With a pitching staff that allowed less than one run per game, Power Surge won everywhere it went during the 2009 season, including a USSSA 14U competition that prepared them for nationals.
A year after they reached nationals as an 11-&-under team, Power Surge was almost unbeatable in 2009.
Of course that had a lot to do with the efforts of pitchers Sara White, Selena Taamilo and Kaylie Hill, who combined for a 0.79 ERA in the circle — creating a power outage for every opposing team.
“We had the best pitching in the country,” Berndes said.
Of course, Power Surge had arguably the best offense, too.
With four left-handed slap hitters — Erin Mario, Anna Barkhimer, Katie Schultz, and Julea Cavazos — constantly getting on base, the girls from San Diego ran the bases like a merry-go-round.
Catcher Carlee Wallace led the team in RBI, but the Power Surge had big hitters throughout a lineup that also featured Rebecca Dvorak, Katie Byrd, Alicia Brown, Tiana Miller, and Abigail Metsch.
“We were one of only four 11U teams to go to the 2008 ASA Nationals and I think the experience really helped us become ASA National Champions this year,” Berndes said.
Power Surge played with the confidence of aspiring champions all summer in winning the Southern California ASA State Tournament, Fresno Force Classic Tournament, Huntington Beach Surf City Tournament, Palm Springs Big League Dreams, Pre-States Revenge Tournament and the Saboba USSSA 14U Pre-Nationals Tournament.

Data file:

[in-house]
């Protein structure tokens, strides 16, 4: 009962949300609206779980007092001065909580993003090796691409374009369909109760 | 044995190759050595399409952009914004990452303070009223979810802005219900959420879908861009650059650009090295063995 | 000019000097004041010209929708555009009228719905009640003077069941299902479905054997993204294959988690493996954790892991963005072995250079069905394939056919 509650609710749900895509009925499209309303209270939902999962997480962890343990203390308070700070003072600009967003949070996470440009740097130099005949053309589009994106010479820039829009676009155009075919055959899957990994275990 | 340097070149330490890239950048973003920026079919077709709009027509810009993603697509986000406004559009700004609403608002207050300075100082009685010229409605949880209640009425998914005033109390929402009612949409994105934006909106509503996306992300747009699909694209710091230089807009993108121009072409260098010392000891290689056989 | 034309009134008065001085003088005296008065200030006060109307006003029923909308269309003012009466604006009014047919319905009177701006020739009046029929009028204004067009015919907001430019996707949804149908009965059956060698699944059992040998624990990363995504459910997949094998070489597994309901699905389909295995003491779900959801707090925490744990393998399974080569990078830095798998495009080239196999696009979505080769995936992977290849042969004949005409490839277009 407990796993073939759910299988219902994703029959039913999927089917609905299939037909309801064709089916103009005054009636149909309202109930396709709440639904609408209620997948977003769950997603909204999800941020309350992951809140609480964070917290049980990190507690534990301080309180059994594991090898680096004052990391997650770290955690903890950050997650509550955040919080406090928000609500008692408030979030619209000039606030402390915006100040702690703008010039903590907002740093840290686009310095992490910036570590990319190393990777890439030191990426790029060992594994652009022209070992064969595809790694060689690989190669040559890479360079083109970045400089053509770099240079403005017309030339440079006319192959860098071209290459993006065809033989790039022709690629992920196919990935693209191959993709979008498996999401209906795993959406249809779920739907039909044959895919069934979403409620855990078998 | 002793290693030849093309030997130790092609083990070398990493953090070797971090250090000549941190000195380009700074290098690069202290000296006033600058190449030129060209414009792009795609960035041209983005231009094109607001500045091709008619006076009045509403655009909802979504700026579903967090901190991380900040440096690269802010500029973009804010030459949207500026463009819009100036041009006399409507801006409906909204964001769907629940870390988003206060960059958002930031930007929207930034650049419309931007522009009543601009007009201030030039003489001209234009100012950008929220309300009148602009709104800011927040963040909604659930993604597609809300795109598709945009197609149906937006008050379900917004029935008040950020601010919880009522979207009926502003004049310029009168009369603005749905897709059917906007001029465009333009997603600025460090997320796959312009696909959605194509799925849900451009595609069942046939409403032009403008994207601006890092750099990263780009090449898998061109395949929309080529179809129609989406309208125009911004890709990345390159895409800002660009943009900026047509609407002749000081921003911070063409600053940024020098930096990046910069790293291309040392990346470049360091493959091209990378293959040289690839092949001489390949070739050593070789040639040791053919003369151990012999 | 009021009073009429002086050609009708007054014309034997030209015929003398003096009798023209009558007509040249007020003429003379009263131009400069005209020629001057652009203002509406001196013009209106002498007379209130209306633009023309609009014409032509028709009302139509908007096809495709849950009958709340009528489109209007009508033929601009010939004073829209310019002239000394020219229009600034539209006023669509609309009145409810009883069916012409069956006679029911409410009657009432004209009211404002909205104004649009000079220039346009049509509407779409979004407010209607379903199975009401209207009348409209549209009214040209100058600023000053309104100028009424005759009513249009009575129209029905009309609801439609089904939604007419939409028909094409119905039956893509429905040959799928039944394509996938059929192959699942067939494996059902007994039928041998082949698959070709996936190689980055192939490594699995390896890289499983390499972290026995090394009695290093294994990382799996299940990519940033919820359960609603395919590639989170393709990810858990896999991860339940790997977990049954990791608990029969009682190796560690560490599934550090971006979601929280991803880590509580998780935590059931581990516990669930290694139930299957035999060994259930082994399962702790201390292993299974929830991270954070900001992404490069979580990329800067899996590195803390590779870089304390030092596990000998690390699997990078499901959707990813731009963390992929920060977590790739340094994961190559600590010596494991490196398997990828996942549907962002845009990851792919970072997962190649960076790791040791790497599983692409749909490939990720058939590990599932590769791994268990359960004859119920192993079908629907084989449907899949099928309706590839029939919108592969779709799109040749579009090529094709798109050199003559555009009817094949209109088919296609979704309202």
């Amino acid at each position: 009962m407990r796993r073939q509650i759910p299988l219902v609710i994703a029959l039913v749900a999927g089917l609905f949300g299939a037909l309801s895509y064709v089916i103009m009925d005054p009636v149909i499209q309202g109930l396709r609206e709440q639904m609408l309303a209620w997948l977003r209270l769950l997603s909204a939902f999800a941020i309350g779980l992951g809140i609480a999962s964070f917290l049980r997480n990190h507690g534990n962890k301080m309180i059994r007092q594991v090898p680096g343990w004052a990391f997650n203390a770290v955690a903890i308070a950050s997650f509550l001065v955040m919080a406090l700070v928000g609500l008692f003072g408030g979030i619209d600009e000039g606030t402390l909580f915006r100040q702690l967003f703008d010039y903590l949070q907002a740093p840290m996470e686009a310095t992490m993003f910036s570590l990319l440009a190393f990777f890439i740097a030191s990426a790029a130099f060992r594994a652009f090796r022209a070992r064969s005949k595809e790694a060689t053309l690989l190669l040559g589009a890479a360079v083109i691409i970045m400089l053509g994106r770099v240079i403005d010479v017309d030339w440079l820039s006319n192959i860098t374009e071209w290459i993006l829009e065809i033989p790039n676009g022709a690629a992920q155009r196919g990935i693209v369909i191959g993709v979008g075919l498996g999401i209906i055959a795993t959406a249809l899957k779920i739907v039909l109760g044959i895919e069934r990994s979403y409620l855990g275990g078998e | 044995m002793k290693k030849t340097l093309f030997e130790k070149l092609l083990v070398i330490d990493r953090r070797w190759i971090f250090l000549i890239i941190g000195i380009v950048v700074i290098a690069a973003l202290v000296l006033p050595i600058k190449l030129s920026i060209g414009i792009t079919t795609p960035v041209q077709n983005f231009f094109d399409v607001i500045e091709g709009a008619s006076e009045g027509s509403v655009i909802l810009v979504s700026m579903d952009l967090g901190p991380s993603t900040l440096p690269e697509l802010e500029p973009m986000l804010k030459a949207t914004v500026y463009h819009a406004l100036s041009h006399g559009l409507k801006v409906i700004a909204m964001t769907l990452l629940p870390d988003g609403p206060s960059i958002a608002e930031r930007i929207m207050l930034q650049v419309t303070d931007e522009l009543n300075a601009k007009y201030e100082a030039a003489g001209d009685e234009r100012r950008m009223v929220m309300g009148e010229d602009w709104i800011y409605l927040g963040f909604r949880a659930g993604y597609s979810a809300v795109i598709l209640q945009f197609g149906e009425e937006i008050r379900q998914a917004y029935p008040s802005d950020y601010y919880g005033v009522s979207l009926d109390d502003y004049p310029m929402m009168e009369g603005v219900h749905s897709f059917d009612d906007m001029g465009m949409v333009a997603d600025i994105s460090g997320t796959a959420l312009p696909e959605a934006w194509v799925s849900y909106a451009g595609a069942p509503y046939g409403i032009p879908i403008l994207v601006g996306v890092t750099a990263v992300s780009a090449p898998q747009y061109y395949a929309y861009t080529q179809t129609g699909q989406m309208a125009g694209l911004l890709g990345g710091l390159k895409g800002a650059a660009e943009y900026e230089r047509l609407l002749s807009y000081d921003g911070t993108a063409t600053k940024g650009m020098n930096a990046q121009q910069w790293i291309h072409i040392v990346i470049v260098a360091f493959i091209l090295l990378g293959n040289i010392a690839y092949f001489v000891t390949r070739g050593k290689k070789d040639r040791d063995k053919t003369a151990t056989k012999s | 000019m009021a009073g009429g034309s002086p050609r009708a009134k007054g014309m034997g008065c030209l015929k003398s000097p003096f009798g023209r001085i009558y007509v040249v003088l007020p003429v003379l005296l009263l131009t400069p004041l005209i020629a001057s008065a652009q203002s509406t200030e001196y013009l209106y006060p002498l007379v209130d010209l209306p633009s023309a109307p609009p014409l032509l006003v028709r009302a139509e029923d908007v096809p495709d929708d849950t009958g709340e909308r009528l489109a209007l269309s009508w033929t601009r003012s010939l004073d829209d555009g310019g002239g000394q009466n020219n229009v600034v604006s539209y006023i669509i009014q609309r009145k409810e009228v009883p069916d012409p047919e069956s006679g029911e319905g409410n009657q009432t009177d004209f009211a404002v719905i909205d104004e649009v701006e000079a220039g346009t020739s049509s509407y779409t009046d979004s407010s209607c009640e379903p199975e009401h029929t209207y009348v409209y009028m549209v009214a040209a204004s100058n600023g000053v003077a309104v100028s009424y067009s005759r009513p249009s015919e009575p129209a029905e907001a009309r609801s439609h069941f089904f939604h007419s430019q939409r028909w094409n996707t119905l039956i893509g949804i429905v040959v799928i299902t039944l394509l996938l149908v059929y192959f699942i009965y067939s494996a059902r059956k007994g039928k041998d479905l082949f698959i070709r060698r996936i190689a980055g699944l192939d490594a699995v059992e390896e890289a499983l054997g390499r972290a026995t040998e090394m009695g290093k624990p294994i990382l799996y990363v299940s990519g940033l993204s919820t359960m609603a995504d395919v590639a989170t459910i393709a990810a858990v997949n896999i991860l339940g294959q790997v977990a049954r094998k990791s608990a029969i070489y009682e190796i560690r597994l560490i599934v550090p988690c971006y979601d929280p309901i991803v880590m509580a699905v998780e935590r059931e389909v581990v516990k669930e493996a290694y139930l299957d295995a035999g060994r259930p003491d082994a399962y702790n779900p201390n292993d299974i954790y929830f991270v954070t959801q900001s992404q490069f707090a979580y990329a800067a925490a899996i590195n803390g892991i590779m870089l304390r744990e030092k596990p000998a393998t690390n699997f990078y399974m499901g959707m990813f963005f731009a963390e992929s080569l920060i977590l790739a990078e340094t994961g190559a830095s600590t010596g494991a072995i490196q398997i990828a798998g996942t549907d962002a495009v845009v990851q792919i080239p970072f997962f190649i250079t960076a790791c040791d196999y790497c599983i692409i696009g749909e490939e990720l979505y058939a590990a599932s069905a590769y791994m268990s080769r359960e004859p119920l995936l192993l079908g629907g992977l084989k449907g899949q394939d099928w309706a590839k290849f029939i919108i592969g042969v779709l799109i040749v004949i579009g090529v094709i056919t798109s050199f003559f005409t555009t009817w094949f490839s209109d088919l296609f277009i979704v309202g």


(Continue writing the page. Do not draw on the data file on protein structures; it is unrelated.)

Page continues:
There were few challenges during a 92-7-1 summer of fun, at least until Power Surge ran into the Southern California Jynx at nationals.
After easily defeating the American Liberty Kruzers, Corona Angels, Team Fury, Lady Lasers and Texas Diamonds, Power Surge faced a stern challenge from the Jynx, who climbed out of the losers’ bracket to reach the finals.
Behind a clutch fifth-inning hit from Hill and a two-run double from Dvorak in the international tiebreaker inning, Power Surge rallied from an early deficit to earn a 5-3 victory.
“We played the best of the best,” said Berndes, after his team went 7-0 with five shutouts during the national tournament.
“The teams from Texas and the south were truly outstanding and it made for a difficult run to the championship,” he said. “Normally we high five the girls after a win, but after winning the national championship, I took my time and hugged each girl and told them how great they were.”